When the Dutch immigrants in Africa needed a hunting dog more suited to the extreme climates of the area, they interbred their imported European dogs with a local tribal dog. What they produced was a reddish-brown dog with a ridge of fur that ran along the spine who was adept at hunting large game and protecting the family and home. The Rhodesian Ridgeback was used for lion hunting, but its loyal and affectionate characteristics soon made it an attractive family dog, allowing its popularity to spread to other countries. Today, while still prized for its keen sight and scent hunting abilities, the Rhodesian is also known as an easy to maintain, even tempered, and active dog who can excel at shows, protection, and playtimes with its favorite people.
When the Dutch Boers settled in South Africa throughout the 16th to 18th centuries, they brought with them European dog breeds, such as Great Danes, Mastiffs, Bloodhounds, Pointers, Greyhounds, Terriers, and other breeds. By the 18th century, the Boers realized that their hunting and guarding dogs were ill suited for the two temperature extremes found in this new climate. They needed a dog who could perform well in these conditions, and so they bred their imported dogs with a breed of dog used by the nearby Hottentots or Khoikhoi tribes. This reddish-brown dog had a characteristic ridge of fur along the spine. It is believed that this breed had been used for a long time in that area, and may even have had its jackal-like ancestors painted onto the walls of ancient caves, perhaps by the San peoples. The new breed was short-haired and displayed the characteristic ridge of the tribal dog. They were good at sight and scent hunting, and were then used as protectors and hunters. In the 1800s, the Dutch moved north to escape British rule, taking this new breed with them. They settled in Zimbabwe, then known as Rhodesia, and used the dogs to hunt lions. They were then known as African lion hounds, or just lion dogs. Many types of the breed had emerged by this point, and a meeting of owners in Rhodesia in the 1920s put together a breed standard, and named the breed Rhodesian Ridgebacks. These dogs were imported to England in the 1930s, and then to America shortly after. By the 1950s, the breed had gained in popularity in both countries, and the American Kennel Club admitted it into the registry in 1955. One of the most popular breeds today, the Rhodesian Ridgeback is a courageous hunter, a family protector, and a friend.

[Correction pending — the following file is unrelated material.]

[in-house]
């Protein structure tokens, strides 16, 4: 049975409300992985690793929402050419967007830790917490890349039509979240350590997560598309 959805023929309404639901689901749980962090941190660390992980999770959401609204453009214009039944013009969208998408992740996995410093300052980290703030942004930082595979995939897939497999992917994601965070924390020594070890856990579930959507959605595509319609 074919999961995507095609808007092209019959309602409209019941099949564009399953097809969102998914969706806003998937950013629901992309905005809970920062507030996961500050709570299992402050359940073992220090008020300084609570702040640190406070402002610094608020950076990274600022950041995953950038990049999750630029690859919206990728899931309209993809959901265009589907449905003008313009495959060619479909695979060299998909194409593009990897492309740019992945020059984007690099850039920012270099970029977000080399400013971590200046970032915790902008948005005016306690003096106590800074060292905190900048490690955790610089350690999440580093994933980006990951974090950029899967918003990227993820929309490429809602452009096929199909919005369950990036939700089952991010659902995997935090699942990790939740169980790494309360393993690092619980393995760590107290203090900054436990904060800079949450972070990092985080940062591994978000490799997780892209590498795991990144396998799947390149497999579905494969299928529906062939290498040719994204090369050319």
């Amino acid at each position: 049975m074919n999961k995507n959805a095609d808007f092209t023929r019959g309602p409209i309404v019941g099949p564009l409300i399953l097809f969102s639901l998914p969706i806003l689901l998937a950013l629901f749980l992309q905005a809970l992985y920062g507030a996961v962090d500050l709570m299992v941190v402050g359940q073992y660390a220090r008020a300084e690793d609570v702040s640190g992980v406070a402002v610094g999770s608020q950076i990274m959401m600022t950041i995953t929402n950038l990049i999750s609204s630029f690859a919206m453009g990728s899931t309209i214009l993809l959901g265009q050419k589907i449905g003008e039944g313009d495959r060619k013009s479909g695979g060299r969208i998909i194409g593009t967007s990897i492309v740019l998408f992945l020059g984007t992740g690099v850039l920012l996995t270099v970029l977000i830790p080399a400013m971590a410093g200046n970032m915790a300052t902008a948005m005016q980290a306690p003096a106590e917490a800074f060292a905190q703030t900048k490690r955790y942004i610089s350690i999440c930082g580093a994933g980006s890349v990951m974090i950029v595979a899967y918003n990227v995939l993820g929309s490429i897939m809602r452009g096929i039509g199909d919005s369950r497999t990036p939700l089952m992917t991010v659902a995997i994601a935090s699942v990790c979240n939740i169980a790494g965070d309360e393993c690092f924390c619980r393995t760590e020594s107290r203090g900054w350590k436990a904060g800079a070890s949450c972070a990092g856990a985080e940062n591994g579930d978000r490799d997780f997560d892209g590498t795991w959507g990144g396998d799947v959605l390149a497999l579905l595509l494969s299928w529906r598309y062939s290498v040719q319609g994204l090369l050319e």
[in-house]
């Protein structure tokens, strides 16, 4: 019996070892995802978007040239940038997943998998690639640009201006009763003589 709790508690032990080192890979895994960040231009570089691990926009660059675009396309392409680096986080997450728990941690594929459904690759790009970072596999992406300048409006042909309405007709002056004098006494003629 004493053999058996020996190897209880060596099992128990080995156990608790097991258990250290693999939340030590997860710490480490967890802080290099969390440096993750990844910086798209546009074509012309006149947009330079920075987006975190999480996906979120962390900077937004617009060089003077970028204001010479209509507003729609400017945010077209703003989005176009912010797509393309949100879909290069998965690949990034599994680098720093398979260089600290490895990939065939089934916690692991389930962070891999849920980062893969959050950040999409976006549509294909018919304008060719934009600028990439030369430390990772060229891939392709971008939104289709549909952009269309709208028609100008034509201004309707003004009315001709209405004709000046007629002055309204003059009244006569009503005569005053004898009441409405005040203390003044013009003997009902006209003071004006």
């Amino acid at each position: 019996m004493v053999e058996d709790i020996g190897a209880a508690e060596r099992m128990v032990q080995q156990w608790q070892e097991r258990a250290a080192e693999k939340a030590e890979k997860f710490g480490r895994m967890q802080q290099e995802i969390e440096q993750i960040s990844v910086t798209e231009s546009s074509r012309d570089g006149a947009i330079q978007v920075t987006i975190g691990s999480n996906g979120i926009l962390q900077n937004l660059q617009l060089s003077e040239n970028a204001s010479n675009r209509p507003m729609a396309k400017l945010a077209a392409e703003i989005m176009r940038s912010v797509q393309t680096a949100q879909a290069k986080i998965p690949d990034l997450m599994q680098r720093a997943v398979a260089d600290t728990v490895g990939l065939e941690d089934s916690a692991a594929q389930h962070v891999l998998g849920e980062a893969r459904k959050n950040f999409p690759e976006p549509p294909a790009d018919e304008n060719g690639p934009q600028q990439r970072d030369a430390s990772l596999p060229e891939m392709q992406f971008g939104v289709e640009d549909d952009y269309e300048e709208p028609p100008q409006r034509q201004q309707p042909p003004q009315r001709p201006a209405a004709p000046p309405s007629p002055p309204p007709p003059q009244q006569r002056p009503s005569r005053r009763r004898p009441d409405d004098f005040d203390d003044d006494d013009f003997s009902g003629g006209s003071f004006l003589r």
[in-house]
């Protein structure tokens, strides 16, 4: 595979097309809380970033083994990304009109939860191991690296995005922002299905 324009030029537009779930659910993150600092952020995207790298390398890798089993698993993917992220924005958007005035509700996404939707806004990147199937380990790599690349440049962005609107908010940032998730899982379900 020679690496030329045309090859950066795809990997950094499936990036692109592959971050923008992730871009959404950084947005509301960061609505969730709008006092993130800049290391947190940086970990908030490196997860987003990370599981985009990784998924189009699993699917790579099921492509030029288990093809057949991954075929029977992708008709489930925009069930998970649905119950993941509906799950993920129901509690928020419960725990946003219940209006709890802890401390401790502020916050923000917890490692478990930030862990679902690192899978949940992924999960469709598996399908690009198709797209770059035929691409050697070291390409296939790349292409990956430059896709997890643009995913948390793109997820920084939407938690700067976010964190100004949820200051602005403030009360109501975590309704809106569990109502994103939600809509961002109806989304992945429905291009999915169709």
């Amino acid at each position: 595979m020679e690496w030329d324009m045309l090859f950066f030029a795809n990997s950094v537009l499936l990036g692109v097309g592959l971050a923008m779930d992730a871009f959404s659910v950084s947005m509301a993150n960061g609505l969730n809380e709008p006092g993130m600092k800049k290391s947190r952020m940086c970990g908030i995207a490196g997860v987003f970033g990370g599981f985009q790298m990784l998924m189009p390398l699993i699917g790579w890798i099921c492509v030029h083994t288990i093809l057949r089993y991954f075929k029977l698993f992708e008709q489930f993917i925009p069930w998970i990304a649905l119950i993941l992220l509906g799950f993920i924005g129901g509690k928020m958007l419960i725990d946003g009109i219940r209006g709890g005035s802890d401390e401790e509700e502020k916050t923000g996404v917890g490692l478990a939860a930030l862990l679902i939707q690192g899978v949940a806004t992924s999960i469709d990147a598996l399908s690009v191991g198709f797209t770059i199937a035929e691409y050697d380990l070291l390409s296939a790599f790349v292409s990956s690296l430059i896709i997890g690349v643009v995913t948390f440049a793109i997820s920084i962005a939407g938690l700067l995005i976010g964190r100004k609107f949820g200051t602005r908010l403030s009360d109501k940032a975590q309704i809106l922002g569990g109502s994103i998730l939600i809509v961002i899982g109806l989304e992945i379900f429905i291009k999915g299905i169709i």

The Rhodesian Ridgeback is a powerful dog whose body is elegantly symmetrical and balanced. The breed’s most distinguishing feature is a ridge of hair that grows along the spine from the shoulders to the hipbones in the reverse direction from the rest of the coat. The back is firm and is supported by clean and muscular legs that lead to compact paws with well-arched toes. The neck is long, and the head is of fair length, with a flat skull. Expressive round eyes in brown or amber sparkle, while the medium sized ears are wide at the base and taper at the point, and are set high on the head. The muzzle is long and encloses level jaws that have a scissors bite. The tail is carried slightly curved up. The coat is made for hot climates, and consists of short, dense hair that is smooth and glossy in appearance. Colors range from a red to tan wheaten, with white markings sometimes appearing on the chest and toes.
The Rhodesian Ridgeback requires little in the way of grooming. Brushing once to twice weekly for ten minutes with a firm bristle brush will keep this dog looking great. Using a shedding tool can cut down on the hair around the house during those times of the year when this dog sheds. An occasional bath should be given when needed. This breed does have fast growing nails which should be regularly trimmed to prevent splitting and cracking. Teeth should be routinely cleaned. Keep the hanging ears of this dog clean and dry to prevent infections. This is a high energy breed that needs daily mental and physical exercise, or else it can become frustrated and may engage in destructive behaviors. The Ridgeback’s limitless energy can be worked out through daily runs, hikes, or swims, and he can excel at dog sports such as lure coursing. Keep this dog leashed on walks and fenced in at home, as the prey drive is high in the breed. The Rhodesian does best in warmer climates whether indoors or out, and in the country where there’s plenty of space to roam. Though they make wonderful family dogs, the exercise requirements may be too much for first time dog owners.